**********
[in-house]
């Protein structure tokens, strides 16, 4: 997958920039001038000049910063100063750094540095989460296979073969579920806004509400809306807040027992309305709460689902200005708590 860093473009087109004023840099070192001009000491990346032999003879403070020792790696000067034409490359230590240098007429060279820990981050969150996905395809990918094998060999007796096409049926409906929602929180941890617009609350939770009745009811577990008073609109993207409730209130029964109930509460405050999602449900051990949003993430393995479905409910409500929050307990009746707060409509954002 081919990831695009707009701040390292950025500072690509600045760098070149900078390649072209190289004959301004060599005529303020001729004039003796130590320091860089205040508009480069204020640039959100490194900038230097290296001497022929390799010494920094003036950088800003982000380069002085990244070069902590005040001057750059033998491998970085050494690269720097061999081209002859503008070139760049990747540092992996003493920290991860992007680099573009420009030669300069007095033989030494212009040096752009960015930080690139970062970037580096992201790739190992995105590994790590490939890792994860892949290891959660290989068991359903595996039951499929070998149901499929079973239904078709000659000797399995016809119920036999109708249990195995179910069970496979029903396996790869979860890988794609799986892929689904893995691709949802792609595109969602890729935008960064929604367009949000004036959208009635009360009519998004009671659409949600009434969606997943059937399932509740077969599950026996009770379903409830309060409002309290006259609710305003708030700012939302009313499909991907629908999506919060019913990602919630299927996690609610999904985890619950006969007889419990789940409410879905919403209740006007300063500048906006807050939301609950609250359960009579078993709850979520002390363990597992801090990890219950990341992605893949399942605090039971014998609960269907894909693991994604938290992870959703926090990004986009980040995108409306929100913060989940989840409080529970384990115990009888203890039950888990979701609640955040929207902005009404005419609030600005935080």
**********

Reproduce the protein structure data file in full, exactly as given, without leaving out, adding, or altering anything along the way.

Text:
[in-house]
């Protein structure tokens, strides 16, 4: 997958920039001038000049910063100063750094540095989460296979073969579920806004509400809306807040027992309305709460689902200005708590 860093473009087109004023840099070192001009000491990346032999003879403070020792790696000067034409490359230590240098007429060279820990981050969150996905395809990918094998060999007796096409049926409906929602929180941890617009609350939770009745009811577990008073609109993207409730209130029964109930509460405050999602449900051990949003993430393995479905409910409500929050307990009746707060409509954002 081919990831695009707009701040390292950025500072690509600045760098070149900078390649072209190289004959301004060599005529303020001729004039003796130590320091860089205040508009480069204020640039959100490194900038230097290296001497022929390799010494920094003036950088800003982000380069002085990244070069902590005040001057750059033998491998970085050494690269720097061999081209002859503008070139760049990747540092992996003493920290991860992007680099573009420009030669300069007095033989030494212009040096752009960015930080690139970062970037580096992201790739190992995105590994790590490939890792994860892949290891959660290989068991359903595996039951499929070998149901499929079973239904078709000659000797399995016809119920036999109708249990195995179910069970496979029903396996790869979860890988794609799986892929689904893995691709949802792609595109969602890729935008960064929604367009949000004036959208009635009360009519998004009671659409949600009434969606997943059937399932509740077969599950026996009770379903409830309060409002309290006259609710305003708030700012939302009313499909991907629908999506919060019913990602919630299927996690609610999904985890619950006969007889419990789940409410879905919403209740006007300063500048906006807050939301609950609250359960009579078993709850979520002390363990597992801090990890219950990341992605893949399942605090039971014998609960269907894909693991994604938290992870959703926090990004986009980040995108409306929100913060989940989840409080529970384990115990009888203890039950888990979701609640955040929207902005009404005419609030600005935080």